That night when he came home, we made love. Something was different with me. I was desperate for a real connection. I no longer felt him as a weight. I tingled when he touched me, whimpered when he took my breast in his mouth. And when he moved in me, I felt it all the way to that place at the back of my head. I shuddered. A tear fell unbidden. He noticed. He moved away, still holding me, still touching.


‘Tears? Darling, what is it? Thought of a Neruda – isn’t that the guy – poem, did you?’


And he laughed. I managed a smile through the tears. That night we slept in each other’s arms.




I get the batter out of the fridge early the next morning. I boil potatoes in the cooker; grind onions and garlic, and coconut for two separate chutneys. I feel energised.

The kitchen is my domain. I learnt to cook from my grandmother. Shantajji could cook for more than hundred people. I was told that she cooked all the food when my mother got engaged. She had always said that in her time, a woman was not allowed to hold a pen, so she held on to the pan. As her granddaughter, I had made a choice too. While I had held a pen till my BA in Literature, I had found more satisfaction clutching a pan, clonking it on the stove, and creating dishes on it. Cooking was catharsis. It had always been. It had always been enough. I jealously guarded my kitchen. No one was allowed to enter it. No one ever tried.


He never cared for the kitchen. Our roles were well-defined. He would earn; I would cook. I had no desire to seek employment in any organisation, and he had always wanted a woman who would maintain his house like his mother had done for his dad. The arrangement suited us both. I never felt inferior for making that choice. We had thought we wanted the same things from life. We had thought that we complemented each other.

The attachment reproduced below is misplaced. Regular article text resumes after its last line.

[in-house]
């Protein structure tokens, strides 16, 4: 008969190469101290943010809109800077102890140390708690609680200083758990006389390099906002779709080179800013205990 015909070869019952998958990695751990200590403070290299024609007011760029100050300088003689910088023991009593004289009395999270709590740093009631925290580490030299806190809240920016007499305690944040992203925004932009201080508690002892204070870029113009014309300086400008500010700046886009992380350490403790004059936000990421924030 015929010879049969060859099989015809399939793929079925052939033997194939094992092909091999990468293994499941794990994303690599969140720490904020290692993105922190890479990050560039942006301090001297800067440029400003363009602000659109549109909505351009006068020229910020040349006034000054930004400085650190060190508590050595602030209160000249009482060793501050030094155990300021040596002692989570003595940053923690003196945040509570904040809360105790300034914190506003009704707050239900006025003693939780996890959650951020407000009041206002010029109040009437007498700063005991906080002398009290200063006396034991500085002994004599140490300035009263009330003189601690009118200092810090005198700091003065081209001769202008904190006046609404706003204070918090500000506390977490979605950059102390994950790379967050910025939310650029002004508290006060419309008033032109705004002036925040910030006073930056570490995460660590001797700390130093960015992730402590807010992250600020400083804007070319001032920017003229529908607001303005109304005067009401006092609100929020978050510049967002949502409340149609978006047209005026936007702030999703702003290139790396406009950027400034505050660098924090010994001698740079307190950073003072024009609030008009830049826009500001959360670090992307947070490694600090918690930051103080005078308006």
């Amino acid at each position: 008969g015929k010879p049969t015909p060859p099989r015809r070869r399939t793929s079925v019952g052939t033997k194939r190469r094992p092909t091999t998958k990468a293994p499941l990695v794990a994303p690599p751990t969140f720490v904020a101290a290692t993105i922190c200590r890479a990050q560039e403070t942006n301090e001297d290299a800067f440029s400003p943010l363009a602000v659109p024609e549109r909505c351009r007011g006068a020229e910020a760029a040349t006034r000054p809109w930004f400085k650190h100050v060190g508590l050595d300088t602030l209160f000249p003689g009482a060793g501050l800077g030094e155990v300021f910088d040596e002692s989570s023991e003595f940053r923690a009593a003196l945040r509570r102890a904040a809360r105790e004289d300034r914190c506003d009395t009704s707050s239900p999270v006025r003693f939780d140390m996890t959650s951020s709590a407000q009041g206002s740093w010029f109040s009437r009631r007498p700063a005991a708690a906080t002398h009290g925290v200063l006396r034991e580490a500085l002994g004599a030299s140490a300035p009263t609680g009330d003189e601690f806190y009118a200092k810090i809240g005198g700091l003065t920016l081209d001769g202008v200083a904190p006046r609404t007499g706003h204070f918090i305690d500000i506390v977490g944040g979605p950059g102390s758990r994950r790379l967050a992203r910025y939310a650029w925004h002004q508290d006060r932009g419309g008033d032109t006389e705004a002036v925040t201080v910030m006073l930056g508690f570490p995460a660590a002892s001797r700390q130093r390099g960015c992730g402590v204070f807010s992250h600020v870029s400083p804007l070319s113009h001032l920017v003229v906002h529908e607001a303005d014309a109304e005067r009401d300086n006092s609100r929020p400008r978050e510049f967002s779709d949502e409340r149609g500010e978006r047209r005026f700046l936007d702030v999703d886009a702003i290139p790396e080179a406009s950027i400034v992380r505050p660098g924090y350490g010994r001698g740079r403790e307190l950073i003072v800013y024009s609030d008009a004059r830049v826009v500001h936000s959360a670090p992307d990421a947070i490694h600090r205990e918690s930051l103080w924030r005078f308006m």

As the steam from the pan moistens my face, I remember last night. Last night had been magic. I shake away my thoughts as I lift the lid off the potatoes, which have boiled a creamy yellow. I mash them as he walks into the kitchen, surprising me.

‘Anjana, you are humming again. I haven’t heard that in a long time. Sounds good. Smells even better. Shall I help you with anything?’


I hadn’t been aware that I was humming. Now I recognise the song. Piya tose naina laage re. An old Hindi film song. I smile at him over the potatoes.


‘Onions. You can chop the onions for the palya,’ I say, astonished by his offer to help; shocked by my own voice that asks him to cut onions.


Today feels different. I set the tava to make dosas. There is a satisfying hiss as the oil splatters over the batter, as it cooks, as holes form. I watch it in fascination like I always do. Arjun stands by my side and watches it with me. He idly pulls at my hair. ‘Wow. This is a process, isn’t it? Never thought it was such an art, Anjana. Maybe you should teach me.’


I smile. I know then what I have to do. ‘Arjun, I am going to start a catering school. I have all the skills. I love to cook. I … I get bored sitting at home. I think this will help us. I will be busy and I think it will be good. You say I spend too much time reading books and how that ruins my head, so I thought…’


I am rambling. It’s an exhilarating feeling to speak to him that long about myself. By saying this much, I have now become the speaker in the relationship. He will now have to listen to me. I am nervous and excited. I am alive in a way I have never been in a long time.


‘Hmm … Anjana, where do you get all these ideas from? Finish those dosas fast. I can hear someone climbing the stairs. I’ll go open the door.’


I stare at the dosa I have just finished making. It is perfect. Golden brown, crisp but meaty, and riddled with holes.



Bhumika Anand has a degree in Communicative English and a Masters in English. She has been a lecturer, a corporate trainer, editor, communications specialist, events coordinator, MC, a social media strategist, and a manager of online communities for over fourteen years. She is the Co-Founder and Director of Bangalore Writers Workshop. Her work has been published in Urban Confustions, The Affair, Bombay Literary Magazine, and is forthcoming in Queer Ink. She has been interviewed by The Delphi Quarterly, The New Indian Express, and DNA. She is a disinterested cook, an intermittent but uncomfortably intense blogger at Bhumika's Boudoir, and an appreciator of the ridiculous. She lives and works out of Bangalore.